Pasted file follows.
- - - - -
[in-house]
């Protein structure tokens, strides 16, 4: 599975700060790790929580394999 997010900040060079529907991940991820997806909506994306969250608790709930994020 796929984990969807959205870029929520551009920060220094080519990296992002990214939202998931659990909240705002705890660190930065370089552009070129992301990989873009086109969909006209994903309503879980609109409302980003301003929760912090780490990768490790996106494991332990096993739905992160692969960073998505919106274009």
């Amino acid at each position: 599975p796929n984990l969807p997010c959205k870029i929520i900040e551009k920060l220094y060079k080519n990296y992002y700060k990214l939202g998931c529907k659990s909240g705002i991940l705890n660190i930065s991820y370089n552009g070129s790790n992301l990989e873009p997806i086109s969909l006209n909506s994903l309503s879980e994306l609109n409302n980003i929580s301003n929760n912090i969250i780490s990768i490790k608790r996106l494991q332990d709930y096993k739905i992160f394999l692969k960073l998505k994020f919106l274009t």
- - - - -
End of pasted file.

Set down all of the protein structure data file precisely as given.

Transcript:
[in-house]
């Protein structure tokens, strides 16, 4: 599975700060790790929580394999 997010900040060079529907991940991820997806909506994306969250608790709930994020 796929984990969807959205870029929520551009920060220094080519990296992002990214939202998931659990909240705002705890660190930065370089552009070129992301990989873009086109969909006209994903309503879980609109409302980003301003929760912090780490990768490790996106494991332990096993739905992160692969960073998505919106274009």
């Amino acid at each position: 599975p796929n984990l969807p997010c959205k870029i929520i900040e551009k920060l220094y060079k080519n990296y992002y700060k990214l939202g998931c529907k659990s909240g705002i991940l705890n660190i930065s991820y370089n552009g070129s790790n992301l990989e873009p997806i086109s969909l006209n909506s994903l309503s879980e994306l609109n409302n980003i929580s301003n929760n912090i969250i780490s990768i490790k608790r996106l494991q332990d709930y096993k739905i992160f394999l692969k960073l998505k994020f919106l274009t």